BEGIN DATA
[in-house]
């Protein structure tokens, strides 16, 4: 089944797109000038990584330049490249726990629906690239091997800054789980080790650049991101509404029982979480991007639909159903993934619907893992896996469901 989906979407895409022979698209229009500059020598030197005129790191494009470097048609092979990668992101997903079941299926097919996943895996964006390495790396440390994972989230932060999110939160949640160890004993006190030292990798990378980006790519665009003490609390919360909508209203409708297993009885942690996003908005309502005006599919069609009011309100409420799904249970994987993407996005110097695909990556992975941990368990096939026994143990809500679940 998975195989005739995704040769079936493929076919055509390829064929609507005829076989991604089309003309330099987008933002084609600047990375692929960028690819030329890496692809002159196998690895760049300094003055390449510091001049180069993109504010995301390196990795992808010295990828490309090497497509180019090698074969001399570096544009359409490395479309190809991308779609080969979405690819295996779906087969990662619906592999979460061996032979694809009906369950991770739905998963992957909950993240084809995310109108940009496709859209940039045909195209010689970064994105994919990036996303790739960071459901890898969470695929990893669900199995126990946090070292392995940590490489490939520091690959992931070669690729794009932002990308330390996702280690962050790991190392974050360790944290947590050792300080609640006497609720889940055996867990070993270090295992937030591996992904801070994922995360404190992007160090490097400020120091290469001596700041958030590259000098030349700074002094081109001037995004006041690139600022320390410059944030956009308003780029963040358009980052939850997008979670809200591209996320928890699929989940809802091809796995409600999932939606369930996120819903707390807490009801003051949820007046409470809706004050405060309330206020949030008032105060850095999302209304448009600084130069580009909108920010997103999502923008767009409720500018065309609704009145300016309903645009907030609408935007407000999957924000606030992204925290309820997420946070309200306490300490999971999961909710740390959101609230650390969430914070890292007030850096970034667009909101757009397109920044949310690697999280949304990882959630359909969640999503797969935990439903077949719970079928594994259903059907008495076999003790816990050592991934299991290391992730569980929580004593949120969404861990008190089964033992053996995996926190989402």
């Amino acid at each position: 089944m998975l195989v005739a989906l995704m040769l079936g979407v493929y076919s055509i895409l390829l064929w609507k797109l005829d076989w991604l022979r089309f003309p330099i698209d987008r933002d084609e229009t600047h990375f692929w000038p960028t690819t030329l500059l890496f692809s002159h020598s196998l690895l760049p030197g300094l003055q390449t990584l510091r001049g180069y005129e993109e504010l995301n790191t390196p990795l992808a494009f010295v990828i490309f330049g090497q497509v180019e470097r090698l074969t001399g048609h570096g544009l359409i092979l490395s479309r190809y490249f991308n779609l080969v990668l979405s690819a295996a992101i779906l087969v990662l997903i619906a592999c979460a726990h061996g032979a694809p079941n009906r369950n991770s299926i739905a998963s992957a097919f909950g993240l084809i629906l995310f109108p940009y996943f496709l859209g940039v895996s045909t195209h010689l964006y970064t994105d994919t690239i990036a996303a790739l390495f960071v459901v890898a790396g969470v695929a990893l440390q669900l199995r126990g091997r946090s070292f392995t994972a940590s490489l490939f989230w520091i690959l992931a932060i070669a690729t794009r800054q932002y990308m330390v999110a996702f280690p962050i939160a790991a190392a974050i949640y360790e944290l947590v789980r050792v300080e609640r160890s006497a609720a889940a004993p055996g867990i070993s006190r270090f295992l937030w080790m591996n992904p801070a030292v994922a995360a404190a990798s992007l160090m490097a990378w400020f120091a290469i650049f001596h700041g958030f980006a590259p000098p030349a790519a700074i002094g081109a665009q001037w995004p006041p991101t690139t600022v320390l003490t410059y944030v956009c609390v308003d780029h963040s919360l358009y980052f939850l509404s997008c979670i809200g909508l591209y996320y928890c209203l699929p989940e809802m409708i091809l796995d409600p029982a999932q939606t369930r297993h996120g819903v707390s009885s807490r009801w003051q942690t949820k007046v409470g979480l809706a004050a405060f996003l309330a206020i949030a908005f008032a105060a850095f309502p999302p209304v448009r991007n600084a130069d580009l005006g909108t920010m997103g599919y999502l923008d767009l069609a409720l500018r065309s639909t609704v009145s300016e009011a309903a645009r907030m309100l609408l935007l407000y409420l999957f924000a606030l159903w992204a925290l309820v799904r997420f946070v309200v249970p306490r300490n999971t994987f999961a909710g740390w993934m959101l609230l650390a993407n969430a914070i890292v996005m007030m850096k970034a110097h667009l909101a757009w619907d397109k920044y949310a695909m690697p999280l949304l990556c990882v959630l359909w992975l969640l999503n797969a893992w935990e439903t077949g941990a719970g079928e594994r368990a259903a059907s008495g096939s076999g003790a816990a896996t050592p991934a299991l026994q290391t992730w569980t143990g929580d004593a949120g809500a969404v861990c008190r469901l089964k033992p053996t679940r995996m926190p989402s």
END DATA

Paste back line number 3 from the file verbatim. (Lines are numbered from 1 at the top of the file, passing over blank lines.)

């Amino acid at each position: 089944m998975l195989v005739a989906l995704m040769l079936g979407v493929y076919s055509i895409l390829l064929w609507k797109l005829d076989w991604l022979r089309f003309p330099i698209d987008r933002d084609e229009t600047h990375f692929w000038p960028t690819t030329l500059l890496f692809s002159h020598s196998l690895l760049p030197g300094l003055q390449t990584l510091r001049g180069y005129e993109e504010l995301n790191t390196p990795l992808a494009f010295v990828i490309f330049g090497q497509v180019e470097r090698l074969t001399g048609h570096g544009l359409i092979l490395s479309r190809y490249f991308n779609l080969v990668l979405s690819a295996a992101i779906l087969v990662l997903i619906a592999c979460a726990h061996g032979a694809p079941n009906r369950n991770s299926i739905a998963s992957a097919f909950g993240l084809i629906l995310f109108p940009y996943f496709l859209g940039v895996s045909t195209h010689l964006y970064t994105d994919t690239i990036a996303a790739l390495f960071v459901v890898a790396g969470v695929a990893l440390q669900l199995r126990g091997r946090s070292f392995t994972a940590s490489l490939f989230w520091i690959l992931a932060i070669a690729t794009r800054q932002y990308m330390v999110a996702f280690p962050i939160a790991a190392a974050i949640y360790e944290l947590v789980r050792v300080e609640r160890s006497a609720a889940a004993p055996g867990i070993s006190r270090f295992l937030w080790m591996n992904p801070a030292v994922a995360a404190a990798s992007l160090m490097a990378w400020f120091a290469i650049f001596h700041g958030f980006a590259p000098p030349a790519a700074i002094g081109a665009q001037w995004p006041p991101t690139t600022v320390l003490t410059y944030v956009c609390v308003d780029h963040s919360l358009y980052f939850l509404s997008c979670i809200g909508l591209y996320y928890c209203l699929p989940e809802m409708i091809l796995d409600p029982a999932q939606t369930r297993h996120g819903v707390s009885s807490r009801w003051q942690t949820k007046v409470g979480l809706a004050a405060f996003l309330a206020i949030a908005f008032a105060a850095f309502p999302p209304v448009r991007n600084a130069d580009l005006g909108t920010m997103g599919y999502l923008d767009l069609a409720l500018r065309s639909t609704v009145s300016e009011a309903a645009r907030m309100l609408l935007l407000y409420l999957f924000a606030l159903w992204a925290l309820v799904r997420f946070v309200v249970p306490r300490n999971t994987f999961a909710g740390w993934m959101l609230l650390a993407n969430a914070i890292v996005m007030m850096k970034a110097h667009l909101a757009w619907d397109k920044y949310a695909m690697p999280l949304l990556c990882v959630l359909w992975l969640l999503n797969a893992w935990e439903t077949g941990a719970g079928e594994r368990a259903a059907s008495g096939s076999g003790a816990a896996t050592p991934a299991l026994q290391t992730w569980t143990g929580d004593a949120g809500a969404v861990c008190r469901l089964k033992p053996t679940r995996m926190p989402s």